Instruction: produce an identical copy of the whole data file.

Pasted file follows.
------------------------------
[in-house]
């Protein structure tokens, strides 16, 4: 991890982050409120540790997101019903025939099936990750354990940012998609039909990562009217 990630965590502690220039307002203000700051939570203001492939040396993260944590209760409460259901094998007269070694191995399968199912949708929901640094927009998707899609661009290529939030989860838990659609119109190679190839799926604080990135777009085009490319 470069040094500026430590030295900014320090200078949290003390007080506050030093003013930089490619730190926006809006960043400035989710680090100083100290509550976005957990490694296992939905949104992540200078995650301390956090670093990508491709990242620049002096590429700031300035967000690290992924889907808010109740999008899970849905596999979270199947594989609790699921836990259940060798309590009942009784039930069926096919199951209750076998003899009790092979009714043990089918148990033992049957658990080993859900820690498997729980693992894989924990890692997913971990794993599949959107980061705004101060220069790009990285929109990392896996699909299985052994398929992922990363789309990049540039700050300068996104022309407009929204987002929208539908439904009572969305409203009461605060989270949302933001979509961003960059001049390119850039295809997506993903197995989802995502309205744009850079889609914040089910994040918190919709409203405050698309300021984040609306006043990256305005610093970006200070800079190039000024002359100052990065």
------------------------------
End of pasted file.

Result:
[in-house]
């Protein structure tokens, strides 16, 4: 991890982050409120540790997101019903025939099936990750354990940012998609039909990562009217 990630965590502690220039307002203000700051939570203001492939040396993260944590209760409460259901094998007269070694191995399968199912949708929901640094927009998707899609661009290529939030989860838990659609119109190679190839799926604080990135777009085009490319 470069040094500026430590030295900014320090200078949290003390007080506050030093003013930089490619730190926006809006960043400035989710680090100083100290509550976005957990490694296992939905949104992540200078995650301390956090670093990508491709990242620049002096590429700031300035967000690290992924889907808010109740999008899970849905596999979270199947594989609790699921836990259940060798309590009942009784039930069926096919199951209750076998003899009790092979009714043990089918148990033992049957658990080993859900820690498997729980693992894989924990890692997913971990794993599949959107980061705004101060220069790009990285929109990392896996699909299985052994398929992922990363789309990049540039700050300068996104022309407009929204987002929208539908439904009572969305409203009461605060989270949302933001979509961003960059001049390119850039295809997506993903197995989802995502309205744009850079889609914040089910994040918190919709409203405050698309300021984040609306006043990256305005610093970006200070800079190039000024002359100052990065």